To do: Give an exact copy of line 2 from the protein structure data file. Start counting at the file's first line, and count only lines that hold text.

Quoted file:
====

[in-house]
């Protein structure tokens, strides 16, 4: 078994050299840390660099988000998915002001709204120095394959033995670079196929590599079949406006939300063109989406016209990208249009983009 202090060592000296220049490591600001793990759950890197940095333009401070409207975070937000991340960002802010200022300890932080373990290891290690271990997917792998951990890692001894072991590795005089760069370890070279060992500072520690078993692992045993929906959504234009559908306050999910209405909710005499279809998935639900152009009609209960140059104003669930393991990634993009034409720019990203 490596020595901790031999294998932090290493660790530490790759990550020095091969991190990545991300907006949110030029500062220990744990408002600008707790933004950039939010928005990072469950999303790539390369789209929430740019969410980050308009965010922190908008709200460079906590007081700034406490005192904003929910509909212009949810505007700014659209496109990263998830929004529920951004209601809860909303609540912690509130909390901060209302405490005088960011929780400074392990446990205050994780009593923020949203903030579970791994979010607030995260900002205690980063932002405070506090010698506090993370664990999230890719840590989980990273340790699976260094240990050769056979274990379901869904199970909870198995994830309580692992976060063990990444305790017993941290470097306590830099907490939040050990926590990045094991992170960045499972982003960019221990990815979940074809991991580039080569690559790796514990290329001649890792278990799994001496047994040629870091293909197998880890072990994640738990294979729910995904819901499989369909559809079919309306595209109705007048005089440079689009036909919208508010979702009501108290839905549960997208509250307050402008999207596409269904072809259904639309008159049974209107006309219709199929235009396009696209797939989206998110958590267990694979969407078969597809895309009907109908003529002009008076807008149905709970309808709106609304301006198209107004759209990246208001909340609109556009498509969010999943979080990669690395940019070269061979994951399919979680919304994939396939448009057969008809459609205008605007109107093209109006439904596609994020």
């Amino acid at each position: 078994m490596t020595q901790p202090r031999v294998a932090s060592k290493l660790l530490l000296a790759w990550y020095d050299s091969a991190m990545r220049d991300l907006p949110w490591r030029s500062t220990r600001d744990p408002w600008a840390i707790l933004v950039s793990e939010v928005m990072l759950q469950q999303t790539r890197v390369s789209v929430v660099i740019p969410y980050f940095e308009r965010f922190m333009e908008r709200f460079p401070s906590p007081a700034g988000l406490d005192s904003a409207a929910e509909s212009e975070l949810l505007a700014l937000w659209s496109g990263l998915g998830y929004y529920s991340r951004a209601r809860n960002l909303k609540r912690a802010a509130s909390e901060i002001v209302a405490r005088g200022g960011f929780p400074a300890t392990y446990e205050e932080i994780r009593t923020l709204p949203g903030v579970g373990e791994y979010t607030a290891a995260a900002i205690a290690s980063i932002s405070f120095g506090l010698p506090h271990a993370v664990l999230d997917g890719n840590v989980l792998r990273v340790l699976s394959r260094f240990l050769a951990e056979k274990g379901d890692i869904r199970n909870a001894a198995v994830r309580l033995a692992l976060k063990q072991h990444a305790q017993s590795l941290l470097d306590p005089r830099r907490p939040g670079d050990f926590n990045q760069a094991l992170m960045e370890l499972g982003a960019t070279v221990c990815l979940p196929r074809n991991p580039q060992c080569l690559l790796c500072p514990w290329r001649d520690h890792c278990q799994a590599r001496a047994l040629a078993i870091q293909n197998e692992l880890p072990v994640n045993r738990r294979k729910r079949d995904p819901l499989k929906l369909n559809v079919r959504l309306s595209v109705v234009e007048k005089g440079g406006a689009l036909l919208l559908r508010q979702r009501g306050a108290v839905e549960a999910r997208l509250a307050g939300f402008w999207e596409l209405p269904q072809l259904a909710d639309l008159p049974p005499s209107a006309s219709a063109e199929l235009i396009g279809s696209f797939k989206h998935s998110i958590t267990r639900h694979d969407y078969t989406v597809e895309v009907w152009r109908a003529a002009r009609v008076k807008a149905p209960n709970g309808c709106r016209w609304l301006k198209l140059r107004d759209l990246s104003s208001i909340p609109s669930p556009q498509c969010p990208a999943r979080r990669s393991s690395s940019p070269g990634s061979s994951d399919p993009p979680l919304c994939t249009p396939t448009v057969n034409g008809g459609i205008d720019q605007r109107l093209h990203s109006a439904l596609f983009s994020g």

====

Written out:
């Protein structure tokens, strides 16, 4: 078994050299840390660099988000998915002001709204120095394959033995670079196929590599079949406006939300063109989406016209990208249009983009 202090060592000296220049490591600001793990759950890197940095333009401070409207975070937000991340960002802010200022300890932080373990290891290690271990997917792998951990890692001894072991590795005089760069370890070279060992500072520690078993692992045993929906959504234009559908306050999910209405909710005499279809998935639900152009009609209960140059104003669930393991990634993009034409720019990203 490596020595901790031999294998932090290493660790530490790759990550020095091969991190990545991300907006949110030029500062220990744990408002600008707790933004950039939010928005990072469950999303790539390369789209929430740019969410980050308009965010922190908008709200460079906590007081700034406490005192904003929910509909212009949810505007700014659209496109990263998830929004529920951004209601809860909303609540912690509130909390901060209302405490005088960011929780400074392990446990205050994780009593923020949203903030579970791994979010607030995260900002205690980063932002405070506090010698506090993370664990999230890719840590989980990273340790699976260094240990050769056979274990379901869904199970909870198995994830309580692992976060063990990444305790017993941290470097306590830099907490939040050990926590990045094991992170960045499972982003960019221990990815979940074809991991580039080569690559790796514990290329001649890792278990799994001496047994040629870091293909197998880890072990994640738990294979729910995904819901499989369909559809079919309306595209109705007048005089440079689009036909919208508010979702009501108290839905549960997208509250307050402008999207596409269904072809259904639309008159049974209107006309219709199929235009396009696209797939989206998110958590267990694979969407078969597809895309009907109908003529002009008076807008149905709970309808709106609304301006198209107004759209990246208001909340609109556009498509969010999943979080990669690395940019070269061979994951399919979680919304994939396939448009057969008809459609205008605007109107093209109006439904596609994020």